What This Is All About

We’ll be posting updates here periodically about our trip.

If you’re unfamiliar with us or what we’re doing, please check out our About Us.

What’s on this page

Our blog posts live on this page. However, if you’d like to see our photos, videos, or our coffee section, click one of the corresponding menu options at the top.

We’ve created a map of our journey so far below:

The Raymonds Come to Visit!

I cried when I found out my parents were coming to visit us 😬 I was so excited!! High on the priority list was obviously ice cream. Our favorite at the time- LadoBueno. The second stop was the most beautiful bookstore in the world- El Ateneo Grand Splendid. It’s in an old theater and just begs to be photographed. We went to the Teatro Colón to see the Orquestra Filarmónica de Buenos Aires. [Read More]

Iguazu Falls

Welcome to the Jungle

Have you ever been to a place that fills you with such awe that no picture or description could possibly convey the true power of what you've witnessed? A place that must be experienced firsthand to be truly known? Well, I would say this is pretty accurate for almost 100% of the places we’ve been to so far on this trip, but it’s especially true of Iguazu Falls. Just be sure to keep that in mind when looking at these pictures😜. [Read More]

San Pedro de Atacama

High and dry

The Atacama desert is one of the driest places on Earth, second only to Antarctica. It also exists at an extremely high elevation (which is part of the reason for the minimal moisture). San Pedro de Atacama was suggested as one of the top places to visit in Chile. As with much of our trip, we didn’t have much of a plan once we arrived. We found a quaint Airbnb the week before we were set to arrive. [Read More]

Santiago

"Sanhattan"

We were very happy to be on our way to Santiago the day after the unsettling news on our last day in Valparaiso. Our friends were incredibly generous and lent us their apartment in the ritzy Las Condes neighborhood while they were out of town. After spending a week in slightly uncomfortable accommodations in Easter island, and then feeling unsafe in Valparaiso, we were incredibly happy to be in a place that was clean, comfortable, secure, etc. [Read More]

Valparaíso

The Colorful, Poetic Port City

Valparaiso is a port city about one and a half hour’s drive from Santiago. It is a city known for it’s colorful houses, cool graffiti artwork, and hills that will leave your legs feeling sore. UNESCO even labeled it a World Heritage site. The city feels like the Latin version of San Francisco. Dotted along the hills, to help transport people up and down, are ascensores, or lifts. It cost us 300 Chilean pesos each (~50 cents) for this opportunity. [Read More]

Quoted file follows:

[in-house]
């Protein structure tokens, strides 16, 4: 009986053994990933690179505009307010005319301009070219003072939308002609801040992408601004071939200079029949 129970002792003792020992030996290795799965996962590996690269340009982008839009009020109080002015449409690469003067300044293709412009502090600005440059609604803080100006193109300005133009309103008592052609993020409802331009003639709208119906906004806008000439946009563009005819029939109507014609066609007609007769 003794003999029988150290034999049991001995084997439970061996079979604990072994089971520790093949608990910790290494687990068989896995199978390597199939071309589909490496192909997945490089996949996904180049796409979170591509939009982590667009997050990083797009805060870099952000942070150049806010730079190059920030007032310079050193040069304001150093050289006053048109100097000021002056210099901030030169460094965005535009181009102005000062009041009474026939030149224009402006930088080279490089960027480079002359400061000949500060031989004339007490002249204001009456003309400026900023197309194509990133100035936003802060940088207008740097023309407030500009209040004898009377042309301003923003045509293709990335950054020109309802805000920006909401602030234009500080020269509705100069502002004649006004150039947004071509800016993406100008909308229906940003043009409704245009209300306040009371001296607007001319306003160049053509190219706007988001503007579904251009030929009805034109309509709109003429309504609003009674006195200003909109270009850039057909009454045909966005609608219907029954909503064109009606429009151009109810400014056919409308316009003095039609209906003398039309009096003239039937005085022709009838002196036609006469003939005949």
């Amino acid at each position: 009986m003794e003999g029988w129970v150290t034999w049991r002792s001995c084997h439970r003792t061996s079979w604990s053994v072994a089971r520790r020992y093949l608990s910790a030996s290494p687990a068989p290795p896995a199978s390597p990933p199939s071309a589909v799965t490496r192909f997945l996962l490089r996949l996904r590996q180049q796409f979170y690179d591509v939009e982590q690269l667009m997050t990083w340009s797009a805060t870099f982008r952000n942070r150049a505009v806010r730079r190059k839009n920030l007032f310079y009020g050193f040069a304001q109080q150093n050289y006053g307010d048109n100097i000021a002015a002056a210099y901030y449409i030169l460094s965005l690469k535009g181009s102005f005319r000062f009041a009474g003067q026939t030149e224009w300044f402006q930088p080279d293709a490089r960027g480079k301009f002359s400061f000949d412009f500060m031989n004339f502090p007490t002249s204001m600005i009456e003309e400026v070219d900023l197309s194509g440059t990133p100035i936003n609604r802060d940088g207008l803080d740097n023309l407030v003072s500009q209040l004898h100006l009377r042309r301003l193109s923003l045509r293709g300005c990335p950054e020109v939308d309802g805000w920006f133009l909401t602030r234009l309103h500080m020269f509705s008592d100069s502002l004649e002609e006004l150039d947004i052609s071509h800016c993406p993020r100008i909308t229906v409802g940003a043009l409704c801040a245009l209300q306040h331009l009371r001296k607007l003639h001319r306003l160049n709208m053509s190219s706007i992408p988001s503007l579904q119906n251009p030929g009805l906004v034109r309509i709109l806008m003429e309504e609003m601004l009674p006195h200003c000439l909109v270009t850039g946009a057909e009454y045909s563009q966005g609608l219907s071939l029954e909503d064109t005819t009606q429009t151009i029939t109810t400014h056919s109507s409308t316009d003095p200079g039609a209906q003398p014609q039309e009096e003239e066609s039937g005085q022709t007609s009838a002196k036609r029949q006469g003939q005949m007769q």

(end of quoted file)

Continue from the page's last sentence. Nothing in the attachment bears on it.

Easter Island

The Most Remote Inhabited Island in the World

Rapa Nui, the indigenous name of Easter Island, is a very peculiar place. Looking at a map, it is a tiny speck literally in the middle of nowhere, surrounded by nothing but thousands of miles of Pacific Ocean in every direction. The only way to get there is by flying five hours either from Santiago or Tahiti. The island is famous for it’s mysterious giant stone statues, called moai. Archaeologists have documented up to 887 moai in existence here, all carved from porous volcanic rock and transported all across the the island- no easy feat! [Read More]

La Ruta de los Siete Lagos

The Route of the Seven Lakes

After a couple days in Bariloche, we hit the road towards San Martin de los Andes, along The Route of the Seven Lakes. This is a famous scenic drive past snow covered mountains and deep blue lakes that technically only takes about three hours one way. Most people turn it into a several day trip, staying overnight along the way, something we opted to do on the drive back down. The weather remained cloudy but it was still a beautiful drive. [Read More]

San Carlos de Bariloche

While we were in El Calafate, with less than ideal internet speeds, we received news that our flight was cancelled from Buenos Aires to Bariloche… the flight we were supposed to take in three days. Bariloche- the place we were supposed to be meeting our friend David who was coming all the way from San Diego for a two week trip. Cue panic and several WTFs. After many phone calls and being on hold, Ryan was able to sort through what happened: The labor unions called for a nationwide strike for the same day our flights happened to be, so the airline had to cancel all flights for that day. [Read More]

El Calafate...

...and El Chalten

Our next stop was a two hour flight northwest to El Calafate, which is also the name of a of berry local to the region. This city is has a population of about 20,000 people and would you believe it- pink flamingos! Here is poor quality picture proof, because let’s face it I’m not a professional wildlife photographer. We rented a car last minute, which allowed us to 1) Experience Argentine driving for ourselves and 2) Explore the city while staying warm. [Read More]

Ushuaia

The City at the End of the World

Ushuaia is the southernmost city in Argentina. It’s surprisingly bigger than we expected- about 100,000 people call the city home. Also surprisingly, it is a major manufacturing and shipping hub of the country. There is definitely a strong industrial vibe outside of the touristy center. It is cool being in a city while seeing and feeling these tremendous mountains all around; it truly feels like the end of the world! [Read More]